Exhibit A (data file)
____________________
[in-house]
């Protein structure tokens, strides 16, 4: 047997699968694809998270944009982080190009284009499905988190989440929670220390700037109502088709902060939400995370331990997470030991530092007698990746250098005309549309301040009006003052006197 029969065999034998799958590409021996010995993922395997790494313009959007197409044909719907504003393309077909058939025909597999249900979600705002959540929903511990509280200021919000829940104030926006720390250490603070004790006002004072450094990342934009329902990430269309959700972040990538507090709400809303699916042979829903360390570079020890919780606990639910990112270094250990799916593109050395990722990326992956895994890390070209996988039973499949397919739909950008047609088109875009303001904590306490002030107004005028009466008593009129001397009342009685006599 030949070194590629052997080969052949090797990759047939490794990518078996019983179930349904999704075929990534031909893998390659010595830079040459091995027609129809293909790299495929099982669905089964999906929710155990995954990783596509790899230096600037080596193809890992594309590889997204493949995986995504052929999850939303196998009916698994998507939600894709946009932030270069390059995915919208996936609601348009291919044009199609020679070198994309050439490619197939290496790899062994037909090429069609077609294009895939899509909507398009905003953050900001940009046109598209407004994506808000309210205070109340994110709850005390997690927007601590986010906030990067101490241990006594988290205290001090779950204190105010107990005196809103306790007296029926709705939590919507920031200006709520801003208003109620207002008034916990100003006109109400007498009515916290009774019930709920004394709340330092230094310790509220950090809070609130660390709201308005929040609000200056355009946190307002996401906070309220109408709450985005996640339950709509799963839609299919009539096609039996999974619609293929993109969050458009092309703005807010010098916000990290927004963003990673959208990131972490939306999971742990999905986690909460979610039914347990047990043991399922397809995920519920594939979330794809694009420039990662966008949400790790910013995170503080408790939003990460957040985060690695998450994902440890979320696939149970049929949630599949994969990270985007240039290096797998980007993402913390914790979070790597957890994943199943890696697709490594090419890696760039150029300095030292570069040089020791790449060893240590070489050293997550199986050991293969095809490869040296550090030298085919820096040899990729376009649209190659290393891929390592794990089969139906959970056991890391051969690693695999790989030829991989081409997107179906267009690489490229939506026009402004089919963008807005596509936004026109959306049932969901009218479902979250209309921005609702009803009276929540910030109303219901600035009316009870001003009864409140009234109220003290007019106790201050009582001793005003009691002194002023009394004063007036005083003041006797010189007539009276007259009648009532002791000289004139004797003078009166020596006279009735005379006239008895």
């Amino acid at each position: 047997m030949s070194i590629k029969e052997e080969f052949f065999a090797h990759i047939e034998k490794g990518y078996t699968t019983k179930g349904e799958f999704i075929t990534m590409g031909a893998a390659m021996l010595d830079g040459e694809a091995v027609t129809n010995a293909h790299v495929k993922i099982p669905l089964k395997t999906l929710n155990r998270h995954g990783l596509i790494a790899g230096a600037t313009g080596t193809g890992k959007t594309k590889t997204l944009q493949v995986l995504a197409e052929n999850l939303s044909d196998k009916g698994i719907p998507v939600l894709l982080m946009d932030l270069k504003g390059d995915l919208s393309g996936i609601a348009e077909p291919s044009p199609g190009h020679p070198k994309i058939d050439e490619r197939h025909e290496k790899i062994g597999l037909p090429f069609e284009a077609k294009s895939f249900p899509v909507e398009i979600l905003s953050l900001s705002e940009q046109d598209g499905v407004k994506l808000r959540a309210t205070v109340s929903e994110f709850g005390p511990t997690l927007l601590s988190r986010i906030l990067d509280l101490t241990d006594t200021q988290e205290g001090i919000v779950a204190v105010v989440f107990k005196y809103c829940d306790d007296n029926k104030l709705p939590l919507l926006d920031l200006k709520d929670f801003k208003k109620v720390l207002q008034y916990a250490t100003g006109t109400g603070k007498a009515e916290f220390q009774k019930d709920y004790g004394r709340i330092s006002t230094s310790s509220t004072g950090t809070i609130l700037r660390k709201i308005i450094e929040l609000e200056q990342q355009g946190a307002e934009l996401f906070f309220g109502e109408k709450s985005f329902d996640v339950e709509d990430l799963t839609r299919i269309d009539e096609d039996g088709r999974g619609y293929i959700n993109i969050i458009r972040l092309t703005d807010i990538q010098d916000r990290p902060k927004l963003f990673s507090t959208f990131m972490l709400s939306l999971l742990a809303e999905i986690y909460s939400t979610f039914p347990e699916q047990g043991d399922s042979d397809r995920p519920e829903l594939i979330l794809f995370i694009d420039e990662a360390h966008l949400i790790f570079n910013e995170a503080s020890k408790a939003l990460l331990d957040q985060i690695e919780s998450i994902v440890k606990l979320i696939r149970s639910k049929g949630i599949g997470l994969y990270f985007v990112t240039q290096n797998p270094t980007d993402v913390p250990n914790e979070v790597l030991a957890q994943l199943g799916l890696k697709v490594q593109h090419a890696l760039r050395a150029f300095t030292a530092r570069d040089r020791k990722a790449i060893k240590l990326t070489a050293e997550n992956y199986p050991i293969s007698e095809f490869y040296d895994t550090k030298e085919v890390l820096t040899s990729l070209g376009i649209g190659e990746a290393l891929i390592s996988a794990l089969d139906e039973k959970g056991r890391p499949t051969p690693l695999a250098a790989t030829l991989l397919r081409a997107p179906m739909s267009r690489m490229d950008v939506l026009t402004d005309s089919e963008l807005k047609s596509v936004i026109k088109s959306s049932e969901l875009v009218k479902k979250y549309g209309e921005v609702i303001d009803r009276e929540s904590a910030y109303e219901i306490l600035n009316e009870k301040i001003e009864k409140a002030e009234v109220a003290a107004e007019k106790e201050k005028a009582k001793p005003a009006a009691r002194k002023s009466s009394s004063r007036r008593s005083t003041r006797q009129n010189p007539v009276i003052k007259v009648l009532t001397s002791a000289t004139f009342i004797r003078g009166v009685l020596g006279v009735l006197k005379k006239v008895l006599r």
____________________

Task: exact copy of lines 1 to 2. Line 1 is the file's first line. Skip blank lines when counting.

[in-house]
């Protein structure tokens, strides 16, 4: 047997699968694809998270944009982080190009284009499905988190989440929670220390700037109502088709902060939400995370331990997470030991530092007698990746250098005309549309301040009006003052006197 029969065999034998799958590409021996010995993922395997790494313009959007197409044909719907504003393309077909058939025909597999249900979600705002959540929903511990509280200021919000829940104030926006720390250490603070004790006002004072450094990342934009329902990430269309959700972040990538507090709400809303699916042979829903360390570079020890919780606990639910990112270094250990799916593109050395990722990326992956895994890390070209996988039973499949397919739909950008047609088109875009303001904590306490002030107004005028009466008593009129001397009342009685006599 030949070194590629052997080969052949090797990759047939490794990518078996019983179930349904999704075929990534031909893998390659010595830079040459091995027609129809293909790299495929099982669905089964999906929710155990995954990783596509790899230096600037080596193809890992594309590889997204493949995986995504052929999850939303196998009916698994998507939600894709946009932030270069390059995915919208996936609601348009291919044009199609020679070198994309050439490619197939290496790899062994037909090429069609077609294009895939899509909507398009905003953050900001940009046109598209407004994506808000309210205070109340994110709850005390997690927007601590986010906030990067101490241990006594988290205290001090779950204190105010107990005196809103306790007296029926709705939590919507920031200006709520801003208003109620207002008034916990100003006109109400007498009515916290009774019930709920004394709340330092230094310790509220950090809070609130660390709201308005929040609000200056355009946190307002996401906070309220109408709450985005996640339950709509799963839609299919009539096609039996999974619609293929993109969050458009092309703005807010010098916000990290927004963003990673959208990131972490939306999971742990999905986690909460979610039914347990047990043991399922397809995920519920594939979330794809694009420039990662966008949400790790910013995170503080408790939003990460957040985060690695998450994902440890979320696939149970049929949630599949994969990270985007240039290096797998980007993402913390914790979070790597957890994943199943890696697709490594090419890696760039150029300095030292570069040089020791790449060893240590070489050293997550199986050991293969095809490869040296550090030298085919820096040899990729376009649209190659290393891929390592794990089969139906959970056991890391051969690693695999790989030829991989081409997107179906267009690489490229939506026009402004089919963008807005596509936004026109959306049932969901009218479902979250209309921005609702009803009276929540910030109303219901600035009316009870001003009864409140009234109220003290007019106790201050009582001793005003009691002194002023009394004063007036005083003041006797010189007539009276007259009648009532002791000289004139004797003078009166020596006279009735005379006239008895």